Archive for the ‘John 14’ Category

Deeds and Creeds VI   1 comment

Above:  The Last Judgment, by Fra Angelico

Image in the Public Domain

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Blessed Lord, who caused all holy Scriptures to be written for our learning:

Grant us so to hear them, read, mark, learn, and inwardly digest them,

that we may embrace and ever hold fast the blessed hope of life,

which you have given us in our Savior Jesus Christ,  who lives and reigns

with you and the Holy Spirit, one God, for ever and ever.  Amen.

The Book of Common Prayer (1979), page 236

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Genesis 19:1-26 or Ruth 3

Psalm 142

Revelation 20:11-15

John 14:15-31

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NSFW Alert:  “Feet” in Ruth 3 are not feet.  No, they are genitals.  The Hebrew Bible contains euphemisms.  In the case of Ruth 3, we have a scene that is unfit for inclusion in a book of Bible stories for children.

The Reverend Jennifer Wright Knust offers this analysis of the Book of Ruth:

To the writer of Ruth, family can consist of an older woman and her beloved immigrant daughter-in-law, women can easily raise children on their own, and men can be seduced if it serves the interests of women.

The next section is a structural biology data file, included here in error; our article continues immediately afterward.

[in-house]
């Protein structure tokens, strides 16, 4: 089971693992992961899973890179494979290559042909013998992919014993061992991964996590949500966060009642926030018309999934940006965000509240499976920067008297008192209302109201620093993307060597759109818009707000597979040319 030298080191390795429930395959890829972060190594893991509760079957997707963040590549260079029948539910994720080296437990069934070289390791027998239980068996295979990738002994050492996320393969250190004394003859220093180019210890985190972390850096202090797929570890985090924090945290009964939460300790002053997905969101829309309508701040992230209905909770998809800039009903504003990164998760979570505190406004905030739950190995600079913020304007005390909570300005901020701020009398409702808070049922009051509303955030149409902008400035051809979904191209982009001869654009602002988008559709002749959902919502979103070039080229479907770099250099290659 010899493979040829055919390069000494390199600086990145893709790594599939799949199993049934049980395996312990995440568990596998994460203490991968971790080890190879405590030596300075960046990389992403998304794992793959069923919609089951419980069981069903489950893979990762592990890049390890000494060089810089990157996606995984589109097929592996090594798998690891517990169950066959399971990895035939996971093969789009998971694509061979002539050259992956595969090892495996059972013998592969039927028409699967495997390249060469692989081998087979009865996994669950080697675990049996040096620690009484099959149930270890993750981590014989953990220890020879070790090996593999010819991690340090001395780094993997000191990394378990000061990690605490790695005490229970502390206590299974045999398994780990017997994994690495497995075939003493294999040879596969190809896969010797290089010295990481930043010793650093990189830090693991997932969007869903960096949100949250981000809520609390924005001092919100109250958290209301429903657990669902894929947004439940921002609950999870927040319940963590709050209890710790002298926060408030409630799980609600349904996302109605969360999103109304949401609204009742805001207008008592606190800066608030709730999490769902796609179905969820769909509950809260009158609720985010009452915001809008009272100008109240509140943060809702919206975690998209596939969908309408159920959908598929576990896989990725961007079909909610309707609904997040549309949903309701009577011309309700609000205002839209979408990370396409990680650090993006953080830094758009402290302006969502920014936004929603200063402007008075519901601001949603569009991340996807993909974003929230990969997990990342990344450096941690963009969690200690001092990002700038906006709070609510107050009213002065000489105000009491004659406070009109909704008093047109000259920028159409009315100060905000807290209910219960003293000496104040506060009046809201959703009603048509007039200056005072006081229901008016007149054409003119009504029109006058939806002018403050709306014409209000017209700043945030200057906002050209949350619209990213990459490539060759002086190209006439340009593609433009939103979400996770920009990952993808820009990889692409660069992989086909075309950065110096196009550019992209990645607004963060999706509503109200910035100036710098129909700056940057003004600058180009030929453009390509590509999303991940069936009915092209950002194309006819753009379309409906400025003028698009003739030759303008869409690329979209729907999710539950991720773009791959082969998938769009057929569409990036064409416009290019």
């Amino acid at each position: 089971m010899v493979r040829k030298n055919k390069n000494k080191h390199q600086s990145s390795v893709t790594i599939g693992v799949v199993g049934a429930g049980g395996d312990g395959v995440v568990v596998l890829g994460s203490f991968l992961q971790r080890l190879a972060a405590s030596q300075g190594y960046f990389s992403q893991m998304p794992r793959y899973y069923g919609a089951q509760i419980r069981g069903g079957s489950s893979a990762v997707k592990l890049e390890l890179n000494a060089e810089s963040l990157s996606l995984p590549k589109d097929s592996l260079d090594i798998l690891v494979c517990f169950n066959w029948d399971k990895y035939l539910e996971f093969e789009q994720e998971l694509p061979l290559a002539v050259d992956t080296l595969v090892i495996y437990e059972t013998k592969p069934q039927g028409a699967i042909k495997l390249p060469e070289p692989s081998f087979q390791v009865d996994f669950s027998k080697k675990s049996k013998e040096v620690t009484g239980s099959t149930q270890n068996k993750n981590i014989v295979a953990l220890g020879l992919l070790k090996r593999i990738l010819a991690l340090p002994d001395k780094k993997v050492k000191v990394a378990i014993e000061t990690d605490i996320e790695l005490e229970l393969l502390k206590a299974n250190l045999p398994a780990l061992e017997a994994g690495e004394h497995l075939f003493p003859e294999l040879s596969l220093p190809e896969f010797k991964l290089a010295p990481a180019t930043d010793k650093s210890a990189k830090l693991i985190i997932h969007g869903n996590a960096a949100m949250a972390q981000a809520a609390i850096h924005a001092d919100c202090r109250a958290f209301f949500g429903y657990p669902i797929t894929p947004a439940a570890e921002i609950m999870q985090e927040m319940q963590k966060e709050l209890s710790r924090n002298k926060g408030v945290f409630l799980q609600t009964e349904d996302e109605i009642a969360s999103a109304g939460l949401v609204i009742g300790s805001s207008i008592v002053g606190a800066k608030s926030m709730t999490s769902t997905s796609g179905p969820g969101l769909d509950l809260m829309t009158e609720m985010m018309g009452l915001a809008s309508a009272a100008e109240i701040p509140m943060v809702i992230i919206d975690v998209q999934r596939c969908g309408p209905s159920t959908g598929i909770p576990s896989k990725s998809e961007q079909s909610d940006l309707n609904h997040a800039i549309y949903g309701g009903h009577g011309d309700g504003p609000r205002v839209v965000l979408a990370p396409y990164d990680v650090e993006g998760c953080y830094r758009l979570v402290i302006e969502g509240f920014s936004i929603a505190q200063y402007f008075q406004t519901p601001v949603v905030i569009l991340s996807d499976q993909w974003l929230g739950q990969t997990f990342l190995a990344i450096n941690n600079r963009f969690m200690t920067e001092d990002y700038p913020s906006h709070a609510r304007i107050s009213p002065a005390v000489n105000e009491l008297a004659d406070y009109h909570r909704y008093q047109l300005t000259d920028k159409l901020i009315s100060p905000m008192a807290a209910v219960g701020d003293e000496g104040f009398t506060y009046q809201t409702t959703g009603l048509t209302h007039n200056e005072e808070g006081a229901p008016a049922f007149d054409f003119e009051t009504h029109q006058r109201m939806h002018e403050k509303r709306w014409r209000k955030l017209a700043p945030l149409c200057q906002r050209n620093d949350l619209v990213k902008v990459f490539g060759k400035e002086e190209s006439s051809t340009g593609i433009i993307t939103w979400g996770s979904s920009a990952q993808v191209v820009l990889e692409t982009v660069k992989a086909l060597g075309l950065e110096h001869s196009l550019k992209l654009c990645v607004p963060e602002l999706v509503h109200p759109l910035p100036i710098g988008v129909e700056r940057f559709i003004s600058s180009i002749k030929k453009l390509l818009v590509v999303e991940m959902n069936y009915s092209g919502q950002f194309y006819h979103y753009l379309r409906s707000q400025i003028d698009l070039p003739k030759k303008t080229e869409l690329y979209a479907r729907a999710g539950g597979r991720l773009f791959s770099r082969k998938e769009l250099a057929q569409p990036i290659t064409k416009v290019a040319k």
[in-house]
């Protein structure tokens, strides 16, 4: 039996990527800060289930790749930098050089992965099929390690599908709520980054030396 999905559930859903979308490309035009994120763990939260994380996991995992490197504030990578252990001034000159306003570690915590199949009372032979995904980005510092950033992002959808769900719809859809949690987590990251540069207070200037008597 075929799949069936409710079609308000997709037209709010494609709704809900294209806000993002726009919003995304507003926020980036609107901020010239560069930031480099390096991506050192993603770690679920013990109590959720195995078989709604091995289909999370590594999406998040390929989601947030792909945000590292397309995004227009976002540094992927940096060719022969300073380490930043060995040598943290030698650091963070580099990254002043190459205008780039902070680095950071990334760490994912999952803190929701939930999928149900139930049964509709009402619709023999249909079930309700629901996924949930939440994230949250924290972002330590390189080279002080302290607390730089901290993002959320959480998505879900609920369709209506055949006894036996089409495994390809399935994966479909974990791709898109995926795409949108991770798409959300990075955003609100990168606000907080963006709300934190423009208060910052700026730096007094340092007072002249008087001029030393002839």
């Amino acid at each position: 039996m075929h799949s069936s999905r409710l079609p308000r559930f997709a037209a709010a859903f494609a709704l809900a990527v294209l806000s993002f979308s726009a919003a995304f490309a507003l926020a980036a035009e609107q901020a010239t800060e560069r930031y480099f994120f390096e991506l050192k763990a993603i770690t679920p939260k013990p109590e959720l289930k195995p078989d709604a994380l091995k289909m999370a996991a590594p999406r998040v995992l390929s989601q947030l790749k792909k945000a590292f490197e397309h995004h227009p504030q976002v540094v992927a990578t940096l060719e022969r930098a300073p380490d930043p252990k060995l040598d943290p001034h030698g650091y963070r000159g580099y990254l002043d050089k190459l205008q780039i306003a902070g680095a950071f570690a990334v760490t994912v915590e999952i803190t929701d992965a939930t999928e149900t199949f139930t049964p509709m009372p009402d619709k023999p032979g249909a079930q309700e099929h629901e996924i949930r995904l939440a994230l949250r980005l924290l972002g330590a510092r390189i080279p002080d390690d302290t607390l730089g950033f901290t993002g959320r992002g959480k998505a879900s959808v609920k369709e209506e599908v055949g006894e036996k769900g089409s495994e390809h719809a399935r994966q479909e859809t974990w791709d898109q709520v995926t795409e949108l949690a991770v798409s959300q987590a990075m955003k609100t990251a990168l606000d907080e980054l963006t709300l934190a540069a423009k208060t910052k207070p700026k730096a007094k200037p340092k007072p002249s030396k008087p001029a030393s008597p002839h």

Unprotected Texts:  The Bible’s Surprising Contractions About Sex and Desire (2011), 33

Speaking or writing of interpretations you may have read or heard, O reader, I turn to Genesis 19.  Open an unabridged concordance of the Bible and look for “Sodom.”  Then read every verse listed.  You will find that the dominant criticism of the people of Sodom was that they were arrogant and inhospitable.  The willingness to commit gang rape against angels, men, and women seems inhospitable to me.

The author of Psalm 142 described the current human reality.  That author descried Christ’s reality in John 14:15-31.  Christ was about to die terribly.  Yet that same Christ was victorious in Revelation 20.

The standard of judgment in Revelation 20:14 may scandalize many Protestants allergic to any hint of works-based righteousness:

…and every one was judged according to the way in which he had lived.

The Jerusalem Bible (1966)

This is not a new standard in the Bible.  It exists in the Hebrew Bible.  Matthew 25:31-46 its people over the head, so to speak, with this standard.  The Letter of James keeps hitting people over the head with it for five chapters.  Deeds reveal creeds.  The standard of divine judgment in Revelation 20:14 makes sense to me.

So, what do I believe?  What are my creeds?  What are your creeds, really?  I refer not to theological abstractions, but to lived faith.  Theological abstractions matter, too.  (I am not a Pietist.)  Yet lived faith matters more.  Do we live according to the love of God?  God seems to approve of doing that.  Do we hate?  God seems to disapprove of doing that.